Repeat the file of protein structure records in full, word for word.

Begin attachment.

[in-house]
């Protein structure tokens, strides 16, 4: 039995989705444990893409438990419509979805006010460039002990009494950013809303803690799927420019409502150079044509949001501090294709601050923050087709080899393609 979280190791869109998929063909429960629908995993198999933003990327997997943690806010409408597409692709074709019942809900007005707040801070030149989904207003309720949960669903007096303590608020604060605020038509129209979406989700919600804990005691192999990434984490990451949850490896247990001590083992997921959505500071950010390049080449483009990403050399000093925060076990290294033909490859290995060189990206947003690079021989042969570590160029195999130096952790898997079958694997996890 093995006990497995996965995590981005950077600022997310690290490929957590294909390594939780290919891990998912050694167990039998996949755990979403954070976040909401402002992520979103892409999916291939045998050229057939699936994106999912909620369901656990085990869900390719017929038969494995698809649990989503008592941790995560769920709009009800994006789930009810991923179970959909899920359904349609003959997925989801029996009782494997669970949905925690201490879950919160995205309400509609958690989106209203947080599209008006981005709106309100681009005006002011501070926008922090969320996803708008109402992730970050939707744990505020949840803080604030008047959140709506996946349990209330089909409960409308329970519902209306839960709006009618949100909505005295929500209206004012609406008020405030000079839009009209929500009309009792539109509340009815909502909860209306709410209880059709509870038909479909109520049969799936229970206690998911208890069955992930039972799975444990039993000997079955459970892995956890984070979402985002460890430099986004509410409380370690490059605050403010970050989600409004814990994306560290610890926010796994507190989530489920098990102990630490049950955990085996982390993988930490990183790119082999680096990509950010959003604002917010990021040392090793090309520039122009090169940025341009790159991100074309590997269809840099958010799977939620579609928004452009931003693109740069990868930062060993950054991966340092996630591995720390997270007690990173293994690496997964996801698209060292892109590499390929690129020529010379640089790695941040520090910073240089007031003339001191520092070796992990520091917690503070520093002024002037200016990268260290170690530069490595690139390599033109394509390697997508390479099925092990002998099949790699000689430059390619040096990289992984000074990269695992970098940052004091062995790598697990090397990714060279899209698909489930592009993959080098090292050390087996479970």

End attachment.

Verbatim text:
[in-house]
């Protein structure tokens, strides 16, 4: 039995989705444990893409438990419509979805006010460039002990009494950013809303803690799927420019409502150079044509949001501090294709601050923050087709080899393609 979280190791869109998929063909429960629908995993198999933003990327997997943690806010409408597409692709074709019942809900007005707040801070030149989904207003309720949960669903007096303590608020604060605020038509129209979406989700919600804990005691192999990434984490990451949850490896247990001590083992997921959505500071950010390049080449483009990403050399000093925060076990290294033909490859290995060189990206947003690079021989042969570590160029195999130096952790898997079958694997996890 093995006990497995996965995590981005950077600022997310690290490929957590294909390594939780290919891990998912050694167990039998996949755990979403954070976040909401402002992520979103892409999916291939045998050229057939699936994106999912909620369901656990085990869900390719017929038969494995698809649990989503008592941790995560769920709009009800994006789930009810991923179970959909899920359904349609003959997925989801029996009782494997669970949905925690201490879950919160995205309400509609958690989106209203947080599209008006981005709106309100681009005006002011501070926008922090969320996803708008109402992730970050939707744990505020949840803080604030008047959140709506996946349990209330089909409960409308329970519902209306839960709006009618949100909505005295929500209206004012609406008020405030000079839009009209929500009309009792539109509340009815909502909860209306709410209880059709509870038909479909109520049969799936229970206690998911208890069955992930039972799975444990039993000997079955459970892995956890984070979402985002460890430099986004509410409380370690490059605050403010970050989600409004814990994306560290610890926010796994507190989530489920098990102990630490049950955990085996982390993988930490990183790119082999680096990509950010959003604002917010990021040392090793090309520039122009090169940025341009790159991100074309590997269809840099958010799977939620579609928004452009931003693109740069990868930062060993950054991966340092996630591995720390997270007690990173293994690496997964996801698209060292892109590499390929690129020529010379640089790695941040520090910073240089007031003339001191520092070796992990520091917690503070520093002024002037200016990268260290170690530069490595690139390599033109394509390697997508390479099925092990002998099949790699000689430059390619040096990289992984000074990269695992970098940052004091062995790598697990090397990714060279899209698909489930592009993959080098090292050390087996479970």